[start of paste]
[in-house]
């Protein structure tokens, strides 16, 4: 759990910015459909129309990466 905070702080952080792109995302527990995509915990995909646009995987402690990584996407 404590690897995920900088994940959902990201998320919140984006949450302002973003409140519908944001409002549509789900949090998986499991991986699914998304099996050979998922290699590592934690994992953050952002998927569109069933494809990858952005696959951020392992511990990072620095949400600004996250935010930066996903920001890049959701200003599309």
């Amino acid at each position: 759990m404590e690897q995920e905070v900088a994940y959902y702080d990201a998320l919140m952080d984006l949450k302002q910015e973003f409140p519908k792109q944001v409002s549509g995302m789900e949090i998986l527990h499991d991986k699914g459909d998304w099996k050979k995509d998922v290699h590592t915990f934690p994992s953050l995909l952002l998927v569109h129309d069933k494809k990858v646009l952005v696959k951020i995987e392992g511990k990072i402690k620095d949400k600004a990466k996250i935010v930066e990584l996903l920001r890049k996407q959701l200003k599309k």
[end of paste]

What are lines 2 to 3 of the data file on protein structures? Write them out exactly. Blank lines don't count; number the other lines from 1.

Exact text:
């Protein structure tokens, strides 16, 4: 759990910015459909129309990466 905070702080952080792109995302527990995509915990995909646009995987402690990584996407 404590690897995920900088994940959902990201998320919140984006949450302002973003409140519908944001409002549509789900949090998986499991991986699914998304099996050979998922290699590592934690994992953050952002998927569109069933494809990858952005696959951020392992511990990072620095949400600004996250935010930066996903920001890049959701200003599309």
């Amino acid at each position: 759990m404590e690897q995920e905070v900088a994940y959902y702080d990201a998320l919140m952080d984006l949450k302002q910015e973003f409140p519908k792109q944001v409002s549509g995302m789900e949090i998986l527990h499991d991986k699914g459909d998304w099996k050979k995509d998922v290699h590592t915990f934690p994992s953050l995909l952002l998927v569109h129309d069933k494809k990858v646009l952005v696959k951020i995987e392992g511990k990072i402690k620095d949400k600004a990466k996250i935010v930066e990584l996903l920001r890049k996407q959701l200003k599309k």